Saturday, Dec. 29, 1990
Well, I have some bad news. I did not go to Jenna’s house because some of her father’s relatives died. Too bad! Major bummer! I hope, though, that I will still go to Anka’s house for New Years. That should be lots of fun! Speaking of New Years, I always like to make a New Years resolution list. This year I’ll make it in my new diary. Here goes:
1. Lose some weight (like 20 pounds.)
2. Get Danny (god, he’s sooo cute.)
3. Grow out my hair.
4. Get really good grades. (like mostly A’s.)
5. Get my parents to let me wear make-up.
1. My first diet was not all that pleasant. You know how most diets result in gaining back all the weight and then some? So true. I had unrealistic expectations of fad diets plus no sensible ideas on how to sustain weight loss (I thought once the diet was over I could go back to eating all the hearty Russian foods I was indulging in pre-diet). Within a couple of years, I went from needing to lose a few pounds to being around 20 pounds overweight. And every time I came across a new weight loss system, I was convinced it would be the magic bullet. Did I really think something like the cabbage soup diet would make me skinny? I really did…until I tasted that cabbage soup.
2. Spoiler alert: it didn’t happen.
3. Within less than a year I’d chop it all off.
4. I maintained an A-minus average, which I was happy with. My parents, used to my perfect string of elementary school grades, sometimes found this lacking. It took a while for them to realize that getting a 100% on a 20-word spelling test was immensely easier than getting a 90-95% on a Physiology or Social Studies test that covered many chapters worth of dense material.
5. No make-up until sixteen was Mom’s firm rule, so until then I had to sneak it. Just a bit of lipstick from time to time. The sparkly wacky stuff would come later.
It is “Spring Break”! This is great! 11 days of no homework and freedom. I am on a diet.
The aforementioned freedom clearly did not extend to the fridge and food cupboards.
I went on my first diet when I was ten years old. My mother had recently lost 80 pounds, and along with a sensible diet and consistent exercise, she credited a tea she drank in helping her lose the weight. It was made by a company called Sunrider and claimed to help cleanse the system and rid the body of fat and toxins.
At ten years old, I only needed to lose five pounds. Athletics weren’t my thing, and I was more likely to spend hours reading than running around outside. In terms of diet, mine wasn’t the healthiest. Russian cuisine involves big portions and lots of meats, starches, and other creamy/heavy foods (have you ever had Chicken Kiev? It’s a piece of breaded chicken that has been wrapped around a stick of butter). While Mom was eating more salads, Dad still made sure we had plenty of salami, bagels, and calorie-heavy Russian foods on hand. And let’s not forget those occasional trips to Beefsteak Charlie’s and McDonald’s.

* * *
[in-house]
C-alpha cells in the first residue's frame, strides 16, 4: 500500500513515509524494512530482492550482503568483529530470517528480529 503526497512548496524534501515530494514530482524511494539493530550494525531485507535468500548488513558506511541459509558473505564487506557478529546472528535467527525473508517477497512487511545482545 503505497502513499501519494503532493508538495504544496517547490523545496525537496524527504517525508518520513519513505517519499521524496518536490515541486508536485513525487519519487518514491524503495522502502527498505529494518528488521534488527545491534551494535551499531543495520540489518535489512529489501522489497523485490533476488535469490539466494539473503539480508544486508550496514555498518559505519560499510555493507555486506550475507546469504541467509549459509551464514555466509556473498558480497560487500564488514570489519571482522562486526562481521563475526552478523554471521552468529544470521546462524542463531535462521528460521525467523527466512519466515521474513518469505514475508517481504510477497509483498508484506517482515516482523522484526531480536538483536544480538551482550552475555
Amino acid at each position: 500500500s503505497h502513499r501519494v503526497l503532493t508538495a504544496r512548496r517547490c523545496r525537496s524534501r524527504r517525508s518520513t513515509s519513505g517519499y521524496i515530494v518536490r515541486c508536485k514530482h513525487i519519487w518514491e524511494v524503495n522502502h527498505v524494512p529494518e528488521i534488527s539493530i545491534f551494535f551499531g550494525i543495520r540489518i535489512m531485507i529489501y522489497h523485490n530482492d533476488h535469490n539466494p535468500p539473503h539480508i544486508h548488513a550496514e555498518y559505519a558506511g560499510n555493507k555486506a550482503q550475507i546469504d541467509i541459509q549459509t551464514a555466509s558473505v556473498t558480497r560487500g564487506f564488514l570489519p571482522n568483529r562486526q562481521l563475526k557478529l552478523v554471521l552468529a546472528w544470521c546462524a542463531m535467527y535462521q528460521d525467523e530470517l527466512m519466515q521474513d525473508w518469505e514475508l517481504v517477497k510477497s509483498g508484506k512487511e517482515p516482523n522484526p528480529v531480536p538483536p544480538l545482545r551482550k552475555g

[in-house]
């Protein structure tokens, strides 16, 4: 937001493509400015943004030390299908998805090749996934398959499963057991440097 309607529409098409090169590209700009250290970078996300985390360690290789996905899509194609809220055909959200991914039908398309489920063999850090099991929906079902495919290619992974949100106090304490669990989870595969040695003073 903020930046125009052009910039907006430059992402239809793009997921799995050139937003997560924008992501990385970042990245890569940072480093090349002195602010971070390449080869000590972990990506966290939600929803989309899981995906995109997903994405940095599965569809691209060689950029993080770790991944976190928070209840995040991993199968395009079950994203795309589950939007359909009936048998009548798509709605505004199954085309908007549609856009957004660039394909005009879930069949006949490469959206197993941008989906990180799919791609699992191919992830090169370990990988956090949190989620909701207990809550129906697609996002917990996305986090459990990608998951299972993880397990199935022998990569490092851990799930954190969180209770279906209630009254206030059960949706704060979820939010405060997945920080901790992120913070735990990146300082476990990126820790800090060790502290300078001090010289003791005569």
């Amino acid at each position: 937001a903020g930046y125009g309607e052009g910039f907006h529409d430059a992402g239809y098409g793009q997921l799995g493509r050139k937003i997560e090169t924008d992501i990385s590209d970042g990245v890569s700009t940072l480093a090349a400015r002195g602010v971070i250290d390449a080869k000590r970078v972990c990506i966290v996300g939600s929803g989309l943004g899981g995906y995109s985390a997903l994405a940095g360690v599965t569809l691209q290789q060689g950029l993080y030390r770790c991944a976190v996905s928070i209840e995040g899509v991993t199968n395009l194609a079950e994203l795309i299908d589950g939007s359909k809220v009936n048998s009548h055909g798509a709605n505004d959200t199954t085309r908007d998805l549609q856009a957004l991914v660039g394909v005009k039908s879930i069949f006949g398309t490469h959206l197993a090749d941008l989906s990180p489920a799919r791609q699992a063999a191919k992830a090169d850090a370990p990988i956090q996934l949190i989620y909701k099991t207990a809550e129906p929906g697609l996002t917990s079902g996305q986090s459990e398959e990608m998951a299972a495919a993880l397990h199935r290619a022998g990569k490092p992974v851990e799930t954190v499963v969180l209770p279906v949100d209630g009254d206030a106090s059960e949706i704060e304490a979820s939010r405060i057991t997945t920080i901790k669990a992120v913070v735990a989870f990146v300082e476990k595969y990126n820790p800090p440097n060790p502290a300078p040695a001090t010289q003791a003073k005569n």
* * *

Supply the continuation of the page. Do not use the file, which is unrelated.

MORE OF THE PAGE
Genetically, I come from hearty Eastern European stock and by age ten, I had a bit of baby fat. I saw Mom had shed her grownup fat drinking the Sunrider tea, so I decided to try it myself. And the following year, when I gained back the few pounds I shed, I decided to give it another go.
Let’s talk about this Sunrider tea. It came in giant canisters in powder form that Mom ordered over the phone. It was easy enough to make once you knew the tea-water ratio, but drinking the stuff is another story. Imagine unsweetened iced tea that’s been brewed with a bunch of sweaty socks and a few heaping spoonfuls of dirt, to give it a distinct gritty aftertaste. That’s about how terrible this tea tasted. Adding sugar defeated the point of its dietary effects though it was slightly less bitter warm than it was cold. Drinking about two quarts a day was necessary in order to reap the full weight loss benefits.
Why would anybody drink such a horrible concoction, you ask? Because you could still eat pretty much what you want and it would help you lose weight. Aren’t those the best diets of all?
I probably chose spring break so that I wouldn’t have to lug giant plastic containers of gross tea to school with me. Drinking the bulk of the tea by mid-day was recommended, so I’d take sips during class and peed at least once an hour. I also probably grimaced the entire time I drank the stuff, so it was easier to make faces and take frequent bathroom breaks in the privacy of my own home.
Dieting at such a young age was not a good idea, especially since when the tea was gone, the weight eventually came back on, but I was none the wiser on proper fitness and nutrition. Of course it was less about nourishment and more about body image and looking a certain way. I was told at a very early age that being heavy would make life harder for me, so I struggled against it. I still struggle. That Sunrider tea was just the beginning.